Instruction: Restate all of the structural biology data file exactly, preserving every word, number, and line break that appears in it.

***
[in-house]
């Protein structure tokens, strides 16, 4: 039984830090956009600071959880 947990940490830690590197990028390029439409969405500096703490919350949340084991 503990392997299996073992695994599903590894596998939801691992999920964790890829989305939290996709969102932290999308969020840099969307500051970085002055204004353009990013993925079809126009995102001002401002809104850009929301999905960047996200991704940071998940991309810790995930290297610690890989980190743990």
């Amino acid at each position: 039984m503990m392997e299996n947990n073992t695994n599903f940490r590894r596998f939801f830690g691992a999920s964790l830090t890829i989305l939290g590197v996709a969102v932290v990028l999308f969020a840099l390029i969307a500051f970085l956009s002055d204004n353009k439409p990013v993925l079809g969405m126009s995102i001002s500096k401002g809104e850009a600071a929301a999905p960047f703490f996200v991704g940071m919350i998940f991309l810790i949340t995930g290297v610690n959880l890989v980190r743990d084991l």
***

[in-house]
């Protein structure tokens, strides 16, 4: 039984830090956009600071959880 947990940490830690590197990028390029439409969405500096703490919350949340084991 503990392997299996073992695994599903590894596998939801691992999920964790890829989305939290996709969102932290999308969020840099969307500051970085002055204004353009990013993925079809126009995102001002401002809104850009929301999905960047996200991704940071998940991309810790995930290297610690890989980190743990």
């Amino acid at each position: 039984m503990m392997e299996n947990n073992t695994n599903f940490r590894r596998f939801f830690g691992a999920s964790l830090t890829i989305l939290g590197v996709a969102v932290v990028l999308f969020a840099l390029i969307a500051f970085l956009s002055d204004n353009k439409p990013v993925l079809g969405m126009s995102i001002s500096k401002g809104e850009a600071a929301a999905p960047f703490f996200v991704g940071m919350i998940f991309l810790i949340t995930g290297v610690n959880l890989v980190r743990d084991l």